- Interview by
- Daniel Denvir
Things can seem pretty bleak right now.
Bernie Sanders has fallen out of front-runner status in the Democratic primary. The coronavirus is rocketing around the globe. And some congressional Republicans are outflanking Democratic leaders in their response to COVID-19.
But this isn’t a time for despair. Democratic socialists have made enormous gains in recent years, and the public supports the signature policies we’re pushing.
In a recent interview on the Dig, a Jacobin Radio podcast, host Daniel Denvir spoke with one of the leading lights of the democratic socialist movement, Minnesota representative Ilhan Omar. You can hear the Dig and all of the Jacobin podcasts by subscribing at Jacobin Radio, and support the show at Patreon.
A lot of people are let down and downright terrified right now. This felt like such a big shot, and people feel like it’s slipping away, which is why I wanted to talk to you today. You were born in Mogadishu, Somalia in 1982, and your family fled the civil war there. You spent four years in a refugee camp in Kenya before moving to the United States. Today, of course, you’re a member of the US House and a leader in our resurgent US left. What lessons can you share from your own experience to help everyone out there listening, to help us get our heads straight and push forward?
The lesson is to make sure that we are always hopeful and optimistic about what is possible.
I reflect back on my first election, when I ran against a forty-four-year incumbent to win a seat in the Minnesota House. In Minnesota we have a caucus process, and you go through a convention to get an endorsement. I had 56 percent of the votes. You had to hit the 60 percent threshold in order to get the endorsement from the Democratic Party.
It was a three-way race. One of my opponents had nine delegates and refused to release his delegates. After fourteen hours, we were denied an endorsement, and I most of our delegates were people between the ages of eighteen and twenty-four — people who were getting involved in the political process for the first time, people who’d never caucused or come to a convention. For them, on a Saturday to stick around for fourteen hours on only to be denied an endorsement with 4 percent to go was really a huge blow to the energy and the spirit and the hopes that they had of what was to be.
Towards the end of the night, I had an opportunity to address our delegates and many of our supporters, and some of the other delegates who held their support and commitment to their candidates until they were going to be released and were never released. So I spoke to them and said, “This really was a great opportunity for us to understand what this fight was going to be about. The fact that we were denied this endorsement isn’t the end of our campaign. It’s the beginning of our campaign.” Because oftentimes, I think, we forget how great opportunities are born from great challenges.
We can look back at the history of this country and see that every single challenge we’ve been presented with has allowed us to seek an opportunity and to push for progress. The only time we’ve had regress in many of the progresses we’ve made is when we have decided to not utilize the opportunities that are presented by the challenges. Today, I think it’s important for us to realize that the majority of the base on the Left is young people. They are people who live on the margins of society, people who have really been beaten up and neglected and set aside in this political process, people who don’t see themselves represented in government or their interests or their priorities.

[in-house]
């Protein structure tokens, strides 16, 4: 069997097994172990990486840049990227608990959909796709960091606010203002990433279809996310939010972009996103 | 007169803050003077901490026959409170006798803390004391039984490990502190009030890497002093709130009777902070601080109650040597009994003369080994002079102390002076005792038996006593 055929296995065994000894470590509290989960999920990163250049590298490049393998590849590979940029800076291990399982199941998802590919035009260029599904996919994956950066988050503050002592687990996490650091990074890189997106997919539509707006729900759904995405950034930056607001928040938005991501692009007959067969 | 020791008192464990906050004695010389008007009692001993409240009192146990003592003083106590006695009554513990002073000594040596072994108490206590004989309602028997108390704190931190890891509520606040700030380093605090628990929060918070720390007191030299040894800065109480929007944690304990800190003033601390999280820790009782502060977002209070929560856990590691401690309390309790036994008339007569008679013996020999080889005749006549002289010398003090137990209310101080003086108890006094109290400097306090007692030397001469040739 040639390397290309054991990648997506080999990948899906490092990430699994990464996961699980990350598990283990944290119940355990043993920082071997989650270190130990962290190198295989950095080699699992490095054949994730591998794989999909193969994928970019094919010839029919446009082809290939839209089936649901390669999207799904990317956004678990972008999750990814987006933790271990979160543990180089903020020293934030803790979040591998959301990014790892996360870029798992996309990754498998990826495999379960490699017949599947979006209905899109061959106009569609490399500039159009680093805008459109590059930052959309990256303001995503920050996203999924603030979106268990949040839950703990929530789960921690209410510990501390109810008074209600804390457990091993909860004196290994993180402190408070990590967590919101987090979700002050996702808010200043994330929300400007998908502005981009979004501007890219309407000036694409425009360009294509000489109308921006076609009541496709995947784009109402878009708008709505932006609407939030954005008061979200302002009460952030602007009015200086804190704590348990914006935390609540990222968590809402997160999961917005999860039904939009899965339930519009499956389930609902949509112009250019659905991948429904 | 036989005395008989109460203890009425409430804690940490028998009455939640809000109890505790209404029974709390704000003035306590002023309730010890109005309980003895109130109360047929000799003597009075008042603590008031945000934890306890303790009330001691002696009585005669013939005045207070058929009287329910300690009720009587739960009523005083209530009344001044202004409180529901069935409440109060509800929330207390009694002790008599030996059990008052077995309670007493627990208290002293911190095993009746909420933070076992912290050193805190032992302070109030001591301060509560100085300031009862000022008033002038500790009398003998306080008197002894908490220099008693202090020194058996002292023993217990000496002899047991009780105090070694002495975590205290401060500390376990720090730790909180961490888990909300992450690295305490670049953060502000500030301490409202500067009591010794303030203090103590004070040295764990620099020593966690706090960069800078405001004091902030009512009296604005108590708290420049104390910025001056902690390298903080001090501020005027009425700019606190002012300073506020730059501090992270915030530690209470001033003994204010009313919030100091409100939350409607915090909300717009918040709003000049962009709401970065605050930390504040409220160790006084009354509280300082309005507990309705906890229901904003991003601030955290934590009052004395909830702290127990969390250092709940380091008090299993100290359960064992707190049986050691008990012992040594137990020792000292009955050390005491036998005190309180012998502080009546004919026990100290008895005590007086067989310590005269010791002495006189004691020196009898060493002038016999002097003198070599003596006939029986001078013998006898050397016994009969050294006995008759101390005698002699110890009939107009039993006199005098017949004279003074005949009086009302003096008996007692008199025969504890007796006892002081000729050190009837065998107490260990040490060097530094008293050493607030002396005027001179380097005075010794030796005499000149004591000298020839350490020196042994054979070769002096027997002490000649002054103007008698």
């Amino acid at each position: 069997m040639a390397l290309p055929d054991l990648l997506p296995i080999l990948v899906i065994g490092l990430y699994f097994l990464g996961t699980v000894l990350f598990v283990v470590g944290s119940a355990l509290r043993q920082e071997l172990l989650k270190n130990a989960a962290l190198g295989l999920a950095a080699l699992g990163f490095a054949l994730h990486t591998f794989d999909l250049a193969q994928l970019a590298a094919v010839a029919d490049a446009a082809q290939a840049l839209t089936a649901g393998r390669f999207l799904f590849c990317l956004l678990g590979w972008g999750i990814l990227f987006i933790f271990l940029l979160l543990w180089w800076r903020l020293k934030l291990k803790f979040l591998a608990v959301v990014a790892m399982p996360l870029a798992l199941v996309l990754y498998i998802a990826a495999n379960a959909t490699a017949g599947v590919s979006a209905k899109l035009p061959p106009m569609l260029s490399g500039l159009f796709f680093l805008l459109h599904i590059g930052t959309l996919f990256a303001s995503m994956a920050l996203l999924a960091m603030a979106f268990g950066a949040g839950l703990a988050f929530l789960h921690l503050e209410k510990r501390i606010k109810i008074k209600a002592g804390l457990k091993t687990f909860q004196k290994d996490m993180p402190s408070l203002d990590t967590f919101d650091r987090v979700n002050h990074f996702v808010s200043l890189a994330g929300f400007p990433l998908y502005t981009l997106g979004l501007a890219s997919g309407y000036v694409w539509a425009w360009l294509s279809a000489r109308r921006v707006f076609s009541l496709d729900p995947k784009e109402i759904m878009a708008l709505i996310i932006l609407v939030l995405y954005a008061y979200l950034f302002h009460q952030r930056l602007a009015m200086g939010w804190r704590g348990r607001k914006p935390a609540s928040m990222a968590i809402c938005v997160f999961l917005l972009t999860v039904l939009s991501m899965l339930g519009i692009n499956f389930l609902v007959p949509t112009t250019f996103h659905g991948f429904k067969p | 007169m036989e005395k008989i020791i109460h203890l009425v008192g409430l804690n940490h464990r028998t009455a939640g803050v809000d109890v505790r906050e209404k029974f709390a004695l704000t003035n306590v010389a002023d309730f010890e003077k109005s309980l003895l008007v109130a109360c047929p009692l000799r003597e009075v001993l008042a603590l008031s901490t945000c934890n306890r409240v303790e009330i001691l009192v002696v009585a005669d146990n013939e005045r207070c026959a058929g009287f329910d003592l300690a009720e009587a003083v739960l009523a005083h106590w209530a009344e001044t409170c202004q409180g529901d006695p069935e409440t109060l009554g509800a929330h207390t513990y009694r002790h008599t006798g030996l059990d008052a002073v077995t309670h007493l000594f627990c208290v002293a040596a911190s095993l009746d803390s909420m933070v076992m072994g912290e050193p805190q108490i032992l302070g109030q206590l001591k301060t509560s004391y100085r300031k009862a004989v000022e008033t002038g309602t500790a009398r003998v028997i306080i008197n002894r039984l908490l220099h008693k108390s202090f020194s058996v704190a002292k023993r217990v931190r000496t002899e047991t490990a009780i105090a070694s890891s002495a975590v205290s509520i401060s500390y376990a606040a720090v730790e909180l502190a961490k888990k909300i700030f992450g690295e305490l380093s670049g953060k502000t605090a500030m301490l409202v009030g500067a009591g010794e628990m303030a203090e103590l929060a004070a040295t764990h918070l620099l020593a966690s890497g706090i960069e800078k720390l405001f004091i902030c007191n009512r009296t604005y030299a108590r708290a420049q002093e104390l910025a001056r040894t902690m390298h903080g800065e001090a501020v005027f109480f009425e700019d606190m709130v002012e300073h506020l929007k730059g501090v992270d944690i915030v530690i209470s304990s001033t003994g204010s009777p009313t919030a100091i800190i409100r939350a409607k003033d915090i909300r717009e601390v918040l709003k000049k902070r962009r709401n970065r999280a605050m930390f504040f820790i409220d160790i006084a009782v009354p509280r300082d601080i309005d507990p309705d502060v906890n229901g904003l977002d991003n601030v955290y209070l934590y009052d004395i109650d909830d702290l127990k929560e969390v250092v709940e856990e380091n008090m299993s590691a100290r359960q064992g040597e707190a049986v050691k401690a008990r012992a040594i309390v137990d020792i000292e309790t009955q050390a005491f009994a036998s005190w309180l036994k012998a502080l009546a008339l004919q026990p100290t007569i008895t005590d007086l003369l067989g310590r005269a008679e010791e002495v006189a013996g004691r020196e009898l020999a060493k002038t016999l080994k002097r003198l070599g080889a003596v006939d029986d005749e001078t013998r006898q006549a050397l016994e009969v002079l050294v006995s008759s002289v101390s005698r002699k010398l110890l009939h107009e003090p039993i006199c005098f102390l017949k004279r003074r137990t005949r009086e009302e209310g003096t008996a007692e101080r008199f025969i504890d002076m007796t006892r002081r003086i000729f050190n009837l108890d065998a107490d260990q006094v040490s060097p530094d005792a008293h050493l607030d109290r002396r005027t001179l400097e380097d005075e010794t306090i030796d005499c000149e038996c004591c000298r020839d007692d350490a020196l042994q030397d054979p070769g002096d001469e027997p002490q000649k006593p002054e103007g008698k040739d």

We have an opportunity to make sure that this particular challenge that we have of turnout and commitment is used as an opportunity for us not to only get angry and go to rallies and tweet but to angrily and passionately organize our communities and have the difficult conversations that are necessary to urge people to come and fight for a seat at the table.
I learned a critical lesson from my grandfather, who was born in colonized Somalia, who was never afforded the opportunity to live in a democracy after Somalia gained its independence, and was really excited about coming to the United States because this was a country where eventually everybody became an American, and everybody eventually had the opportunity to participate in its democracy. He would tell us every day as he went to caucus and went to vote that this is a right, a privilege, and an honor. We must always remember to fully utilize it.
So I think it’s one thing to be an activated organizer, an agitator, an activist, an advocate; but it’s another thing to be a committed citizen who is voting and actively engaging in an equalized way at the ballot box.
I have so much optimism because, like what you just said, young people have such great politics, and I’m so proud of everything that we’ve built on the US left in such a short time. But I also feel like we’re in the early stages of doing what’s necessary to build real power in this country, especially with regard to things like mass worker militancy and powerful left institutions. I think we’re doing that, but on the other hand I’m very worried because the climate change clock is ticking. How do you recognize the time crunch that we’re in without giving in to despair and also really honoring everything that we’ve accomplished and putting it into some perspective?